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Comment: Re:If only Los alamos were as smart as slashdot, e (Score 1) 112

by Born2bwire (#45106393) Attached to: US Nuclear Weapons Lab Discovers How To Suppress the Casimir Force

The problem with the Casimir force is that it is difficult to measure experimentally and difficult to calculate theoretically. The research in the past several years has focused on expanding the class of geometries and materials that can be simulated in addition to devising more accurate experiments and methods of fabricating the nanoscale structures.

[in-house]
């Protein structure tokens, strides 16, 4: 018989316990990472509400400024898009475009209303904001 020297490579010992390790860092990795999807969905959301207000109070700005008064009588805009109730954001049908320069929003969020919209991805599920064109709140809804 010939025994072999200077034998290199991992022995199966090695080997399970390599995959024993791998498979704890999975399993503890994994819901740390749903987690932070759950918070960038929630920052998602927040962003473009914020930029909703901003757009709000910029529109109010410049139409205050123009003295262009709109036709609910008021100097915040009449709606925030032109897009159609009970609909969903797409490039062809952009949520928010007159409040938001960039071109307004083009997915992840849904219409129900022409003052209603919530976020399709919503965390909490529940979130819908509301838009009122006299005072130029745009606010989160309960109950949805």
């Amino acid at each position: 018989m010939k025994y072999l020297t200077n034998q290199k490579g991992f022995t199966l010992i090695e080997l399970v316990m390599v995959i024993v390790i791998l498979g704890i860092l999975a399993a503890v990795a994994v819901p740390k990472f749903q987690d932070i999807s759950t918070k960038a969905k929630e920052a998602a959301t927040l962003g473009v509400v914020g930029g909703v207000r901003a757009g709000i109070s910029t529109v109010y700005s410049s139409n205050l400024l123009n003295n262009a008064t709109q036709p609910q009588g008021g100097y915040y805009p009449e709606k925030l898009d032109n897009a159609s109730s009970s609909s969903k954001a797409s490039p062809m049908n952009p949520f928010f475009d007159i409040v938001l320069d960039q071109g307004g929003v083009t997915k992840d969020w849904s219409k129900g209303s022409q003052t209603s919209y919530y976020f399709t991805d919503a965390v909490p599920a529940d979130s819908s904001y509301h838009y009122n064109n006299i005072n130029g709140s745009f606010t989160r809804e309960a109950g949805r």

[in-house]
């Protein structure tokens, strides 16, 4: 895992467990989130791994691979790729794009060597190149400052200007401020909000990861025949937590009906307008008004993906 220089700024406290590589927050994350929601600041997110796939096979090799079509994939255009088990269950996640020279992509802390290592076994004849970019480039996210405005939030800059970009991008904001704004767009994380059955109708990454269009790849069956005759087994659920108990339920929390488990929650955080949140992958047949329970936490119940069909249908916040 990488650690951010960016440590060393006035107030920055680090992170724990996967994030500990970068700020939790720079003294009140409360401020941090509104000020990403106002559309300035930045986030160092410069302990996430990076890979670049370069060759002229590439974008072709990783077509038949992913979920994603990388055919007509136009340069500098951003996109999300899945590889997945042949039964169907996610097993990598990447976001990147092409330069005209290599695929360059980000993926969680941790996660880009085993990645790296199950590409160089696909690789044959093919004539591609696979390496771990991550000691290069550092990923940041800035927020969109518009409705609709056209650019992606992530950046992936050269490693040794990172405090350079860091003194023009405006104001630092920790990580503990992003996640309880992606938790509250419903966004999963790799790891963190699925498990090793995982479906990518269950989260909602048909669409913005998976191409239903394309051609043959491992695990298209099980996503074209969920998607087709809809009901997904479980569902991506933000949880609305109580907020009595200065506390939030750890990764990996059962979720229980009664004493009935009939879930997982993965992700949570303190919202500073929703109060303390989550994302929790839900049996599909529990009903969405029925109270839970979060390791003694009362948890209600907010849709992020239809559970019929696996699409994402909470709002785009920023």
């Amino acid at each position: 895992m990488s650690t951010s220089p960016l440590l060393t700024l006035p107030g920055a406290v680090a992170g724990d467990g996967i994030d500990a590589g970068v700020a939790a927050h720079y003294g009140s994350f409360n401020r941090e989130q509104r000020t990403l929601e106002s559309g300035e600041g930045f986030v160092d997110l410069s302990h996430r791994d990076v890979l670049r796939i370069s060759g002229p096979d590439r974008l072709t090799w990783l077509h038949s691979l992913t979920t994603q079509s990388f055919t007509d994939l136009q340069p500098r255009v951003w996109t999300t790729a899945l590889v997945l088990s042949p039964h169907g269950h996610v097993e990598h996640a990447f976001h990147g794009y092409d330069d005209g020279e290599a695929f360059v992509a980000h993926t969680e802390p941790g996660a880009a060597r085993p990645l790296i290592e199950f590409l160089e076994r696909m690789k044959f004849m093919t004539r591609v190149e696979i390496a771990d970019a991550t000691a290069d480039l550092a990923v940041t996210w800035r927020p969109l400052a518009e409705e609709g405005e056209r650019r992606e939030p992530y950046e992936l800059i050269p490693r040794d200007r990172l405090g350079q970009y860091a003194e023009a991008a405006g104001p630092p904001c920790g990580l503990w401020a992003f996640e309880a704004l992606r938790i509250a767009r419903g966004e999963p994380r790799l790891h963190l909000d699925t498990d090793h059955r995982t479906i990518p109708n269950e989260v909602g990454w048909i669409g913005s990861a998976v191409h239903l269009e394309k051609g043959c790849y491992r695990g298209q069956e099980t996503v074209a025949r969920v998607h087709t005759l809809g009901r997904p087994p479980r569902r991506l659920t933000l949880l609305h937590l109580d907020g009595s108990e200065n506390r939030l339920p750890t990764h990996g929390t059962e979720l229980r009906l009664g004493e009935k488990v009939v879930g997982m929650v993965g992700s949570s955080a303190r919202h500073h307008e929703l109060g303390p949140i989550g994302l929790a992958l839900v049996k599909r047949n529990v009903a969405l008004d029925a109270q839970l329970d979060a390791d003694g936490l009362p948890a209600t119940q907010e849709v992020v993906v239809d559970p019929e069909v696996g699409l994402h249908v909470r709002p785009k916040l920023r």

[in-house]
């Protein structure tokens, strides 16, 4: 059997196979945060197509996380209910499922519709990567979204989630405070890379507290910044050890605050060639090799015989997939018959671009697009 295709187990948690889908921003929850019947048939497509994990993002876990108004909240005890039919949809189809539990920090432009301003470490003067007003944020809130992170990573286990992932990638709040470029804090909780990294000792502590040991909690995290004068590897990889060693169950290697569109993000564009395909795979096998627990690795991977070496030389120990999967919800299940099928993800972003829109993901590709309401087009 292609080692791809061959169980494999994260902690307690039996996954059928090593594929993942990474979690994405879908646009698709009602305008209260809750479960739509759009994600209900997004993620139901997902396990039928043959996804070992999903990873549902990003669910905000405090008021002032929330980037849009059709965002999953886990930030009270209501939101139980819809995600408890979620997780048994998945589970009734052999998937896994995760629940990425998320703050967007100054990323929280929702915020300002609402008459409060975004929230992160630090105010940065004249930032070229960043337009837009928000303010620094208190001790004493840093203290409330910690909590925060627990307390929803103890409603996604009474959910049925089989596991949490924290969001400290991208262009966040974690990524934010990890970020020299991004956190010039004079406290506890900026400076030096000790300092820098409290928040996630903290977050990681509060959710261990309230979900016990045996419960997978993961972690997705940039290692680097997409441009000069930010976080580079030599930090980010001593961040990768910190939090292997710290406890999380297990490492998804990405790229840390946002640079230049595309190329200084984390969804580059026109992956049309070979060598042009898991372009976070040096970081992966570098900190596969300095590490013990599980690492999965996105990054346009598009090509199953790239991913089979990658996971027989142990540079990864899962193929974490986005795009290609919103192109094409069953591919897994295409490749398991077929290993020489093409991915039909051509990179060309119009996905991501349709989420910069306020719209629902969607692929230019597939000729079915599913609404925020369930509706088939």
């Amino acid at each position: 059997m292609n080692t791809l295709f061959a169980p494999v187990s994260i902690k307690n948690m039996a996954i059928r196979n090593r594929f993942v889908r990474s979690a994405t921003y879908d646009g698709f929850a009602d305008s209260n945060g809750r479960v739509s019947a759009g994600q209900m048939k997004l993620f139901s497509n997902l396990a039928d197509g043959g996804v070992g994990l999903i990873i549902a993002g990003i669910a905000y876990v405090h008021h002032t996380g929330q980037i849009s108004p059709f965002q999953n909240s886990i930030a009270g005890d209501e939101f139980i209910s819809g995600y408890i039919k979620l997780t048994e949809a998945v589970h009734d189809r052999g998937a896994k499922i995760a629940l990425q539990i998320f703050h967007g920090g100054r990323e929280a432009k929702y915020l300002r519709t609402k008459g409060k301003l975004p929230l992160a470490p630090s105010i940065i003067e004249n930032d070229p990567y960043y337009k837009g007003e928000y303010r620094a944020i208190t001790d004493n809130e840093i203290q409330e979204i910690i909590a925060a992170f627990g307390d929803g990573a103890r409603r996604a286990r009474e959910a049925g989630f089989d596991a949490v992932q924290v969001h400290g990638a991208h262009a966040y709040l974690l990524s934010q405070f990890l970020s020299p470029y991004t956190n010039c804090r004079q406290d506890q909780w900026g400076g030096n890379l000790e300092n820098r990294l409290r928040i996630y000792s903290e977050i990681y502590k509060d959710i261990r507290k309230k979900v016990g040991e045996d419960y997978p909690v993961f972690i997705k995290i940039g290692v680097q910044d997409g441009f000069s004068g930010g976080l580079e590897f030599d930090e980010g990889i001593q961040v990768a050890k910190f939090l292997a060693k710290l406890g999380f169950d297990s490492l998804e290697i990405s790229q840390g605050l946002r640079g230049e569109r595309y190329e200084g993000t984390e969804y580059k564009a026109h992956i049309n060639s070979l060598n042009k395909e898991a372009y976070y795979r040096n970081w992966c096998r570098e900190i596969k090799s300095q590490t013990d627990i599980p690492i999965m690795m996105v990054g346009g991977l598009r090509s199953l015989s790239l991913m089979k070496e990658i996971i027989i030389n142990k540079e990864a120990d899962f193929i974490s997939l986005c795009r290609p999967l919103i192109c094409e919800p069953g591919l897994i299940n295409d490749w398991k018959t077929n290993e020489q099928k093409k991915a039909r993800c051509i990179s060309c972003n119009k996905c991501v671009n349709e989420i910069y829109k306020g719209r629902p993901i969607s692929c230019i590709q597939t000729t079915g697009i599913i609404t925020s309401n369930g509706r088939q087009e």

With Intravaia et. al's paper, they are dealing with a phenomenon that has been predicted theoretically, but has not been verified experimentally. The novelty here would be in being able to construct a periodic nanoscale grating and incorporating it into a measurement device. They also note a deviation in the theoretical force with their plates for large separations. It seems that this comes about due to their use of the Proximity Force Approximation as the kernel in their calculations. The disparate length scales that they are working with in terms of the object size, feature size, and separations are too much for current numerical methods.

Comment: Re:The great thing about today (Score 1) 281

by Born2bwire (#45023635) Attached to: Do Comments On Web Pages Ruin Science?